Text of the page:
Degrees: BA, political science; honorary Doctorate of Humane Letters, University of San Francisco
Currently: President and CEO, East Oakland Youth Development Center; member, Black Alumni Association
Tell us a little about yourself.
In addition to my day job as president and CEO of the East Oakland Youth Development Center (EOYDC), I serve as chair of the Oakland Police Commission. Our purpose is to oversee Oakland Police Department policies, practices, and customs to meet national standards. I serve on six advisory boards, including the UC President’s Advisory Committee on the African American Presence. I am also a Robert Wood Johnson Foundation Interdisciplinary Research Fellow; our research study is to identify the upstream factors for youth violence in Oakland. One of my teammates is Dr. Kris Madsen at the UC Berkeley School of Public Health.
What was your life like at Cal?
I was a transfer student from the College of Alameda. I found an incredibly supportive academic home with the support of Dean of Student Services Michelle Woods, and many African American professors, including Harry Edwards, Barbara Cristian, and Percy Hintzen. I sang in the gospel choir and was a featured soloist during the 1984 Black Graduation, singing Irene Cara’s “Out Here On My Own” from the film Fame. Back then, [African Americans] were 3% of the student body. There was a plethora of activism that awakened the protester in me. These included marches to change Grove Street to Martin Luther King Jr. Way and to place a stoplight on Bancroft Way. Perhaps the most important was the call for divestment in South Africa during its apartheid regime.
What are you working on currently?
My focus is on transformational policing in Oakland and social justice activism. I participate, I lead, and I teach the next generation of young leaders. The Oakland Police Commission’s policies on parole, probation, and use of force are some of California’s most progressive. Measure S1 (which approves stronger powers) was overwhelmingly approved by 81% of the Oakland citizens. More than 70% of my professional staff are EOYDC alumni, and we continue to have a small number of Cal graduates. Recently, I was delighted to be a guest speaker for a Graduate School of Social Work seminar. Providing insights and application to real, work-world challenges and opportunities is exciting for me—and I think also for the students! We are building the leadership I expect to see in the world.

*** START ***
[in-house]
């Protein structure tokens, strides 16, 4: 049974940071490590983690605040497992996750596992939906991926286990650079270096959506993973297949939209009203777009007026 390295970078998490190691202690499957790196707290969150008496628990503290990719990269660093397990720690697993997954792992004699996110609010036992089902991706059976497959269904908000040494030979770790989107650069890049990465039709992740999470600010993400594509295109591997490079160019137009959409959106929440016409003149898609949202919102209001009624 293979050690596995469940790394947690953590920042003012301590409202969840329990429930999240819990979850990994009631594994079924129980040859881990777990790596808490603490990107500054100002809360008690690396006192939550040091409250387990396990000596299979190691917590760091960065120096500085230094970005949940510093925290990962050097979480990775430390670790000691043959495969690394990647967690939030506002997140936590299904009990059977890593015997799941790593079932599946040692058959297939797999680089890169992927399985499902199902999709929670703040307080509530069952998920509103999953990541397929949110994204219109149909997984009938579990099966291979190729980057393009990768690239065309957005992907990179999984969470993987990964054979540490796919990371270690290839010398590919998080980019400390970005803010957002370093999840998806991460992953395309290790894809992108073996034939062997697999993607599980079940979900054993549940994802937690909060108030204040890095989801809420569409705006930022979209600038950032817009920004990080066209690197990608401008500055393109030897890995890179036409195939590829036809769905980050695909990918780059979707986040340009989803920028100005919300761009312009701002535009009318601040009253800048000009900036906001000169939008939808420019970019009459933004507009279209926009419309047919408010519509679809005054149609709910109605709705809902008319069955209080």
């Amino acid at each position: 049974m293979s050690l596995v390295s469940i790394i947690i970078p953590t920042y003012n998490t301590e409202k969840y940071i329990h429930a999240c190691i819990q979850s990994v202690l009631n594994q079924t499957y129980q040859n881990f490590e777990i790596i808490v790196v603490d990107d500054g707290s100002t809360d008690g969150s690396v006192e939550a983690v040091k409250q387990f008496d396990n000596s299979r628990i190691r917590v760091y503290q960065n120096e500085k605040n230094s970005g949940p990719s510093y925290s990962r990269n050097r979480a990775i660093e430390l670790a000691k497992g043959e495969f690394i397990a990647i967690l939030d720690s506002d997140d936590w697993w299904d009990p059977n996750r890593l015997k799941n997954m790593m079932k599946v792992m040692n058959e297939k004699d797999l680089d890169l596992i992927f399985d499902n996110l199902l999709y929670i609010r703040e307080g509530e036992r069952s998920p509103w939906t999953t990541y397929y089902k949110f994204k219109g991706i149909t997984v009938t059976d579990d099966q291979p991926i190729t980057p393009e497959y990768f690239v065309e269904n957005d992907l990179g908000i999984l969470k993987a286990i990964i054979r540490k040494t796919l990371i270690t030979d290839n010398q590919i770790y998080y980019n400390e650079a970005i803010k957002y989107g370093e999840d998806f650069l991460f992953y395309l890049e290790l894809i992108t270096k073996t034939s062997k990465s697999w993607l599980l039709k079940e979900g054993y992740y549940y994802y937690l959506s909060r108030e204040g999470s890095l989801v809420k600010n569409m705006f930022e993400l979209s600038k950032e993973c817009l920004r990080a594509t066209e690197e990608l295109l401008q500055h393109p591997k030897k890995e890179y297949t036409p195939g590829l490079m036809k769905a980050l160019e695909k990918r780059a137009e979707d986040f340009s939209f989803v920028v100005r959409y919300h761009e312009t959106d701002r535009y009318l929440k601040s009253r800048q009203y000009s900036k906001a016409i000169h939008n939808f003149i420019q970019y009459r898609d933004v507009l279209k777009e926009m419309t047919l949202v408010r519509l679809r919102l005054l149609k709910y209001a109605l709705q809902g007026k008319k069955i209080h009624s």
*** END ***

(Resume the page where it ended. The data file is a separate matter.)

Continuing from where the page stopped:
How do you tap into your Cal alumni network?
Today, I call on many incredible alumni friends to support the causes I am interested in. They include a host of donors who provide support and resources at a moment’s notice. A Cal alumni friend was responsible for bringing the Magic Johnson Empowerment Center to EOYDC in 2004. In addition, Cheryl Wright ’83 and Terry Blanchard ’85 serve in leadership roles on our Board of Directors.
Find Regina on Twitter @reginaoak.
CONNECT NOW WITH THE BLACK ALUMNI COMMUNITY
Please join UC Berkeley’s Black Alumni Association (BAA) in its strategic initiative to “Look Back, Give Back.” BAA’s mission is to advance the needs of the Black Cal community (alumni, students, university, and Black community) by providing opportunities for meaningful and lifelong engagement, and partner with the University to promote our core values.
What are the Black Alumni Association’s core values?
- Champion Diversity, Equity and Inclusion in Education
- Promote Healthy Living for Black Cal Community
- Stimulate Economic and Political Empowerment
- Leverage Our Collective Knowledge, Experience, Strengths, and Connections
- Realize Social Justice
For more information, follow the UC Berkeley Black Alumni Association on Facebook.
Regina Jackson ’84 | Image courtesy of Regina Jackson